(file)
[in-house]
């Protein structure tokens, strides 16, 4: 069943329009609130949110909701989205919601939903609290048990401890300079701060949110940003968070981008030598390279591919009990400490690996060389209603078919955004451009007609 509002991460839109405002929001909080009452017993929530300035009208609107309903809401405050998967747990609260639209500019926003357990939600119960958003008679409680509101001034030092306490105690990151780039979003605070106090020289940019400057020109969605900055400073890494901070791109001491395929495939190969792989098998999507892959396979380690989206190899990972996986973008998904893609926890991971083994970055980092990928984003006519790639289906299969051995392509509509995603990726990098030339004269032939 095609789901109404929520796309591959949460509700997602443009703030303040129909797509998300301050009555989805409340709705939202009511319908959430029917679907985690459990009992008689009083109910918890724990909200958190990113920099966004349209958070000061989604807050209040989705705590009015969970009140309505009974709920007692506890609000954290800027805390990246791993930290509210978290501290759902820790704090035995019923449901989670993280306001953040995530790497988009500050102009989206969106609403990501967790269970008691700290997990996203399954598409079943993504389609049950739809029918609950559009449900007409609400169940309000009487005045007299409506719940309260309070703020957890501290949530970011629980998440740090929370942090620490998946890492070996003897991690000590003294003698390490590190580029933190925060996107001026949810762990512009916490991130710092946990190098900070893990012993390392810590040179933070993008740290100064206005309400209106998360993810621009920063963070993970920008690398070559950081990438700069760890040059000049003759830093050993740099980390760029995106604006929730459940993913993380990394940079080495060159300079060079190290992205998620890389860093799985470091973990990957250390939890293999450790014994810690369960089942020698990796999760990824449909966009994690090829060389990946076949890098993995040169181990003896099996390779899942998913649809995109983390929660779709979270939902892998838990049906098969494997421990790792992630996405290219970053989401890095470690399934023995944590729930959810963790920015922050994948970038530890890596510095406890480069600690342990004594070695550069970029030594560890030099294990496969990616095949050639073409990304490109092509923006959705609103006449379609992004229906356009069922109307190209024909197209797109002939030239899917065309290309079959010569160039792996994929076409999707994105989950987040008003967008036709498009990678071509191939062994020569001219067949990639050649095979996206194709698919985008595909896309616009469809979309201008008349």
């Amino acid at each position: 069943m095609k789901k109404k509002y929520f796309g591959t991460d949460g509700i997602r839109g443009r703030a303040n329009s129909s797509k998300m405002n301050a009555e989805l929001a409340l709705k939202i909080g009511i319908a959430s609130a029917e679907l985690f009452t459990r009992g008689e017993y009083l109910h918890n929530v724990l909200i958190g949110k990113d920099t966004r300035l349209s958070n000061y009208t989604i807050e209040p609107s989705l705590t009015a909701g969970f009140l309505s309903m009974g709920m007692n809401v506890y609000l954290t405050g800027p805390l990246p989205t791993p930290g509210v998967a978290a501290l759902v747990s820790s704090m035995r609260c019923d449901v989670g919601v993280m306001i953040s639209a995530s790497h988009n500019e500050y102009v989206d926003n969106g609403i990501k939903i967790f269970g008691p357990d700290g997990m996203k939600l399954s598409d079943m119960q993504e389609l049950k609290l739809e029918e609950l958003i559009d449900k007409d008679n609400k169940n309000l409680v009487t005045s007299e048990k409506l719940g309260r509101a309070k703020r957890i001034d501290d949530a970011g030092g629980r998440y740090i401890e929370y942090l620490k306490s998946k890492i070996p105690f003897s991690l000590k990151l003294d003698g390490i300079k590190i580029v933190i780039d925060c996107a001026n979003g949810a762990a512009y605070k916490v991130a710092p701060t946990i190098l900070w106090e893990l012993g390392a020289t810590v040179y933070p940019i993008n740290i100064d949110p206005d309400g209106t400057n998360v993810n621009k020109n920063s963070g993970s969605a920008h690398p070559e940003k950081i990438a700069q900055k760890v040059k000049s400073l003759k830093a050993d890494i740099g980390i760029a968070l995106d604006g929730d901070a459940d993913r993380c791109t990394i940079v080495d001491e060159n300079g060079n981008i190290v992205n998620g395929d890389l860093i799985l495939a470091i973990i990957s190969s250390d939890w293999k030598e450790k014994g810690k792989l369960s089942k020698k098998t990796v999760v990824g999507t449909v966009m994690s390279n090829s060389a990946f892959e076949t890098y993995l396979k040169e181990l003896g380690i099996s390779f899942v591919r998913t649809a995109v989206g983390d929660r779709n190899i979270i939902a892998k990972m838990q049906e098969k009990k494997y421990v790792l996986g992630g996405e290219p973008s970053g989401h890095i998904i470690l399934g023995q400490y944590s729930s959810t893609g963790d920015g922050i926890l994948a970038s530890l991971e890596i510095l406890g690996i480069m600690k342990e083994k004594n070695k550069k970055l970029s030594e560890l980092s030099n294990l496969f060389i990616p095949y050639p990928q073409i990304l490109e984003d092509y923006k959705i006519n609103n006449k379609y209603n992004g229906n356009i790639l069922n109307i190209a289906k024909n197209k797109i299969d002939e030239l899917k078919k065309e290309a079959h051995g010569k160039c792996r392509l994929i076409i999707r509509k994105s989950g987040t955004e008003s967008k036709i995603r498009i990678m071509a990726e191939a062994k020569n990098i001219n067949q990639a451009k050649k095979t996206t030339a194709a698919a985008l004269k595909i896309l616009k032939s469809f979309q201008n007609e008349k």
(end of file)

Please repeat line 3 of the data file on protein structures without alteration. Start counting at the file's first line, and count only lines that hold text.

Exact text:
């Amino acid at each position: 069943m095609k789901k109404k509002y929520f796309g591959t991460d949460g509700i997602r839109g443009r703030a303040n329009s129909s797509k998300m405002n301050a009555e989805l929001a409340l709705k939202i909080g009511i319908a959430s609130a029917e679907l985690f009452t459990r009992g008689e017993y009083l109910h918890n929530v724990l909200i958190g949110k990113d920099t966004r300035l349209s958070n000061y009208t989604i807050e209040p609107s989705l705590t009015a909701g969970f009140l309505s309903m009974g709920m007692n809401v506890y609000l954290t405050g800027p805390l990246p989205t791993p930290g509210v998967a978290a501290l759902v747990s820790s704090m035995r609260c019923d449901v989670g919601v993280m306001i953040s639209a995530s790497h988009n500019e500050y102009v989206d926003n969106g609403i990501k939903i967790f269970g008691p357990d700290g997990m996203k939600l399954s598409d079943m119960q993504e389609l049950k609290l739809e029918e609950l958003i559009d449900k007409d008679n609400k169940n309000l409680v009487t005045s007299e048990k409506l719940g309260r509101a309070k703020r957890i001034d501290d949530a970011g030092g629980r998440y740090i401890e929370y942090l620490k306490s998946k890492i070996p105690f003897s991690l000590k990151l003294d003698g390490i300079k590190i580029v933190i780039d925060c996107a001026n979003g949810a762990a512009y605070k916490v991130a710092p701060t946990i190098l900070w106090e893990l012993g390392a020289t810590v040179y933070p940019i993008n740290i100064d949110p206005d309400g209106t400057n998360v993810n621009k020109n920063s963070g993970s969605a920008h690398p070559e940003k950081i990438a700069q900055k760890v040059k000049s400073l003759k830093a050993d890494i740099g980390i760029a968070l995106d604006g929730d901070a459940d993913r993380c791109t990394i940079v080495d001491e060159n300079g060079n981008i190290v992205n998620g395929d890389l860093i799985l495939a470091i973990i990957s190969s250390d939890w293999k030598e450790k014994g810690k792989l369960s089942k020698k098998t990796v999760v990824g999507t449909v966009m994690s390279n090829s060389a990946f892959e076949t890098y993995l396979k040169e181990l003896g380690i099996s390779f899942v591919r998913t649809a995109v989206g983390d929660r779709n190899i979270i939902a892998k990972m838990q049906e098969k009990k494997y421990v790792l996986g992630g996405e290219p973008s970053g989401h890095i998904i470690l399934g023995q400490y944590s729930s959810t893609g963790d920015g922050i926890l994948a970038s530890l991971e890596i510095l406890g690996i480069m600690k342990e083994k004594n070695k550069k970055l970029s030594e560890l980092s030099n294990l496969f060389i990616p095949y050639p990928q073409i990304l490109e984003d092509y923006k959705i006519n609103n006449k379609y209603n992004g229906n356009i790639l069922n109307i190209a289906k024909n197209k797109i299969d002939e030239l899917k078919k065309e290309a079959h051995g010569k160039c792996r392509l994929i076409i999707r509509k994105s989950g987040t955004e008003s967008k036709i995603r498009i990678m071509a990726e191939a062994k020569n990098i001219n067949q990639a451009k050649k095979t996206t030339a194709a698919a985008l004269k595909i896309l616009k032939s469809f979309q201008n007609e008349k």